To Catch a Cab


Robert Lynch's efforts to get a cab of his own may finally mean relief for the millions of Boston visitors stranded in long lines at the airport and in front of hotels every year.

A 13-year veteran of the city's streets, Lynch decided a few years ago that he no longer wanted to drive other people's cars. (Translating those long lines into dollar signs and overhearing dispatchers turn down cab requests may have helped him reach that decision.)

He went to the Boston police to obtain an owner's medallion, but they refused to give him one. So he did some legal research to find out why. He learned that a 1934 state law placed a ceiling on the number of medallions in the city at 1,525.

Lynch appealed to the state Department of Public Utilities (DPU). The city supported him, citing discontent among hotel and restaurant owners and convention organizers, and asked that 300 new medallions be issued. (Between 1983 and 1988, the number of visitors to Boston increased 31 percent, and 7,000 new hotel rooms were added.) In addition, elderly persons—many of whom rely on taxis as their only source of transportation—complained that cabs were harder to get. And poor residents claimed cabs no longer came to their neighborhoods.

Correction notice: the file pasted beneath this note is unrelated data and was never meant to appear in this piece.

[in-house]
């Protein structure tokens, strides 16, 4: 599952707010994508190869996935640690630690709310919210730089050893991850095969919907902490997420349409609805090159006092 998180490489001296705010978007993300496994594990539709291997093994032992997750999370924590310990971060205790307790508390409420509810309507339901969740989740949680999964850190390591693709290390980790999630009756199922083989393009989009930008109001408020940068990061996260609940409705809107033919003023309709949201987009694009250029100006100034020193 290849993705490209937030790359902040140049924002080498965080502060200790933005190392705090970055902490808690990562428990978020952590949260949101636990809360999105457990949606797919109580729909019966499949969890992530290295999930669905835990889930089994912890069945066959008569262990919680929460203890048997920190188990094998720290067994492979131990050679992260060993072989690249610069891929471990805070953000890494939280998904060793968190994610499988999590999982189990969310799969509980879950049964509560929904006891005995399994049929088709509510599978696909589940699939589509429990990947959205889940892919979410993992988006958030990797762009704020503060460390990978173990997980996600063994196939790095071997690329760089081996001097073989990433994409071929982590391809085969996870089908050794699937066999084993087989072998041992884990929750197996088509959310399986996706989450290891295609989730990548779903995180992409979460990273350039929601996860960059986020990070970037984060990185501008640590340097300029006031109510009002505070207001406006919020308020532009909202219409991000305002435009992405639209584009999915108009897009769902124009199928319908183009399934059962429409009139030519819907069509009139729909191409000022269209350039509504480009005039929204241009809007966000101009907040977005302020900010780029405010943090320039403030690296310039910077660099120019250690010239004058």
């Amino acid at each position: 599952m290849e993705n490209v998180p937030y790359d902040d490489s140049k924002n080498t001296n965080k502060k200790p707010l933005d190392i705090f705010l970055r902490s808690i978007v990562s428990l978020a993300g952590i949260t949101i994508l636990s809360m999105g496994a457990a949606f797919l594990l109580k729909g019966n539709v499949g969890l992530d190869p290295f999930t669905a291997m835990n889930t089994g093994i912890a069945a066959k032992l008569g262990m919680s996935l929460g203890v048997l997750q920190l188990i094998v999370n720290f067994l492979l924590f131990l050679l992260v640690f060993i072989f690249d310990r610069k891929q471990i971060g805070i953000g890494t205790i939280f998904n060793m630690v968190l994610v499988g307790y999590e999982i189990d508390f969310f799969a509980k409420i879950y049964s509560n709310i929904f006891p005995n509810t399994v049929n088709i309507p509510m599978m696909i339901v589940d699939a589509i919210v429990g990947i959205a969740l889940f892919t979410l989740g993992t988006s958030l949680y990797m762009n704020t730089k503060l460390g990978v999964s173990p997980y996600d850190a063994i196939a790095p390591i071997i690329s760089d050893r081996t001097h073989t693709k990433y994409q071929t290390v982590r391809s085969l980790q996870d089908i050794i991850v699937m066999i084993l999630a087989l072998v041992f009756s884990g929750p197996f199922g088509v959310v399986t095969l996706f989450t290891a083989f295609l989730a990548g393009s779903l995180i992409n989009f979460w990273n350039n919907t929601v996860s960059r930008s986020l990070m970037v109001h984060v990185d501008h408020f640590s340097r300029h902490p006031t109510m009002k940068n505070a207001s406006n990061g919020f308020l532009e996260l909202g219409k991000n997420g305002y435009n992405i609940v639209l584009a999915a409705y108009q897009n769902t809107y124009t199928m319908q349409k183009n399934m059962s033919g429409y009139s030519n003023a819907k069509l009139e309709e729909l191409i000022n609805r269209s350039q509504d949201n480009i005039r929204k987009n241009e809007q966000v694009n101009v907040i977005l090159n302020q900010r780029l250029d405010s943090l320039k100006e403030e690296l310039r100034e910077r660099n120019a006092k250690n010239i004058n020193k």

"Any direction you looked, you would see there was a strong demand for taxicabs," says Lynch. "When you looked out onto the street, you'd see people waiting in line."

The demand on cabs has more than doubled the market value of a medallion in the last 10 years. Lynch says he originally tried to purchase a medallion from a broker but was unable to meet the price, now $100,000 or more. Those prices have kept a lot of drivers like Lynch out of the market, which has increasingly come under the control of large fleet operators.

The taxi owners' associations vehemently opposed Lynch's—and the city's—attempt to increase the number of medallions. They claimed problems had been overstated and that limited accessibility of taxis was due to traffic congestion and a shortage of drivers.

Despite the opposition, the DPU in March ordered the immediate release of 300 new medallions and an additional 200 over the next two and a half years. Two cab organizations, the Boston Neighborhood Taxi Association and the City of Boston Cab Association, are appealing the decision to the Massachusetts Supreme Judicial Court.

The state attorney general, the city, and Lynch (who is represented by New England Legal Foundation) are all fighting the cab owners' appeal. Capt. Donald L. Devine, commander of Boston's hackney carriage unit, says there is little chance the courts will overturn the DPU decision. Good news for those of us planning to pay a visit to the city soon.